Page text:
Panels are stuffed with wool or foam. If stuffed with foam, what you have is what you get; there’s no changing them and fit can only be altered through the addition of adding padding under the saddle. When we add pads, we sometimes lose saddle stability and the desired close-contact feel.
If stuffed with wool, saddles can be “flocked” to fit. Wool can only be added if the panels offer sufficient space to add more. Wool can always be removed. Fitters add or remove wool by removing stitching in the saddle panel and then using a special tool that pushes wool in or pulls some out. They then pound down the panels with a mallet until all is smooth again.
Wool flocking always settles and changes over time, as does your horse’s back. Generally, it’s advised that a saddle needs to see a fitter every year or so. Newer saddles change faster than older more compact ones.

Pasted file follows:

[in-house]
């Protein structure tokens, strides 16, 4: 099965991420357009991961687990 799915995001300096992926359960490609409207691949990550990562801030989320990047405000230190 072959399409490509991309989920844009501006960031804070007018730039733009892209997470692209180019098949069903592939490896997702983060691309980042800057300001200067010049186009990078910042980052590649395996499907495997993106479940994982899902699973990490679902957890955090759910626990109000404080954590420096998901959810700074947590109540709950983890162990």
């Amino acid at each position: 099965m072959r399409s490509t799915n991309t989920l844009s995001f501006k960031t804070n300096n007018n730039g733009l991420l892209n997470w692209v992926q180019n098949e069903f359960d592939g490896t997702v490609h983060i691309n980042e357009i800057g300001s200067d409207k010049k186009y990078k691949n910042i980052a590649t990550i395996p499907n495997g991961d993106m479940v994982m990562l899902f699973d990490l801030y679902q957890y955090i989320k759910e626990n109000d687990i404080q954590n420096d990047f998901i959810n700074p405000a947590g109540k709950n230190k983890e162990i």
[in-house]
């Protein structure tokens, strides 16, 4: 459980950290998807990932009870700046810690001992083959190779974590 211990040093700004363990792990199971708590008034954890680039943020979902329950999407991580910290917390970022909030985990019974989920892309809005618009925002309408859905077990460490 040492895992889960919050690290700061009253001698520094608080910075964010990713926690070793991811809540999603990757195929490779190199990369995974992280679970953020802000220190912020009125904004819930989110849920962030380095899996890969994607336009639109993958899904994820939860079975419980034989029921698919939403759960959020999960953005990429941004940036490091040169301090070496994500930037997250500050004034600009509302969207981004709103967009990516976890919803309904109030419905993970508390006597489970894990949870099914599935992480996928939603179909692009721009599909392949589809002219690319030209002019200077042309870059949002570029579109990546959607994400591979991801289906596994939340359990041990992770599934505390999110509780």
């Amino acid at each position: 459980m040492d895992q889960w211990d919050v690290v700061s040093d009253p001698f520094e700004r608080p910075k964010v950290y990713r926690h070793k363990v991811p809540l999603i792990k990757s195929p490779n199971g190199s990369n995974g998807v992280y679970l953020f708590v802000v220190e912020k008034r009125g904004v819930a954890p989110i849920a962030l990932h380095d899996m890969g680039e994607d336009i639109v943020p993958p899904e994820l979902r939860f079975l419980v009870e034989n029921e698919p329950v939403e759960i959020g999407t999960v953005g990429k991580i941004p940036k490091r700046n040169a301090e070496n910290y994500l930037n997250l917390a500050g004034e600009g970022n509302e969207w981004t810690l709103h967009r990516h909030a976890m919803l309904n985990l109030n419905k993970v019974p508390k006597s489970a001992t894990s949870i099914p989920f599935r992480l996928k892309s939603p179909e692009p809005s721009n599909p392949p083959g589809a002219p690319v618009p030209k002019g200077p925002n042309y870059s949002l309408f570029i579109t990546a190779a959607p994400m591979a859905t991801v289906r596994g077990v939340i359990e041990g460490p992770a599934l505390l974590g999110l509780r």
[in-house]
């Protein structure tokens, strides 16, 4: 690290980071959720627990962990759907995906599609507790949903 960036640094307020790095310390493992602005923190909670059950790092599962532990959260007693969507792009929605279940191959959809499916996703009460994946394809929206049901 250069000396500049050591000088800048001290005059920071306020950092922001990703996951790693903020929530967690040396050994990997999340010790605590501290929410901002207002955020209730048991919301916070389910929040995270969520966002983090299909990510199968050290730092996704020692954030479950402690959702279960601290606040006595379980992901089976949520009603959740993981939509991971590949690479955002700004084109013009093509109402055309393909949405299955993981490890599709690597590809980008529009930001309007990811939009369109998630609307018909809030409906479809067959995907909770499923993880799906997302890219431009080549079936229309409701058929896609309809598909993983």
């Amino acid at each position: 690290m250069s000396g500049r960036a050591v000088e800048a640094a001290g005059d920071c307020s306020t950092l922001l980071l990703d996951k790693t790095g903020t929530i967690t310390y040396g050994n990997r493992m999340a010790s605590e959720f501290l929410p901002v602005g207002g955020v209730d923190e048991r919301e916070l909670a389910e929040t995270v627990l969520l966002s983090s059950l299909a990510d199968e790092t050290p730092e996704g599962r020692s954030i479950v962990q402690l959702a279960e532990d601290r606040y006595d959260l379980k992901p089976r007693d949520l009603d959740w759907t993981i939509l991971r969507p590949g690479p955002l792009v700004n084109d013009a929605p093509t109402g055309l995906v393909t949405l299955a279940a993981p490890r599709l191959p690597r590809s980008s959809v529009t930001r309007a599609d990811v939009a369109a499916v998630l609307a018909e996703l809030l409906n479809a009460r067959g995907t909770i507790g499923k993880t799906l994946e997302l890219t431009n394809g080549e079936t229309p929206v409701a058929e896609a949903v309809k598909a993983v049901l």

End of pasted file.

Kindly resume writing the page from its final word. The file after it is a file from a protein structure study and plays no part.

Saddle Fit Basics
Saddle fit needs to be checked in motion. Although you can measure for tree width and see if a saddle’s fit is close just by setting it on a horse’s back, many things change when you girth up, put a rider in the saddle, and the horse starts to move. Don’t buy a saddle without trying it in all three gaits.
Saddles should not slide forward, backward, or roll. Does your saddle slide up your horse’s neck? Backward? If yes, the saddle doesn’t fit your horse. If you struggle to find the middle of your horse’s back this might be a saddle fit problem too, but it also might be a rider skill issue. A well-fitted saddle makes a correct position easier to find.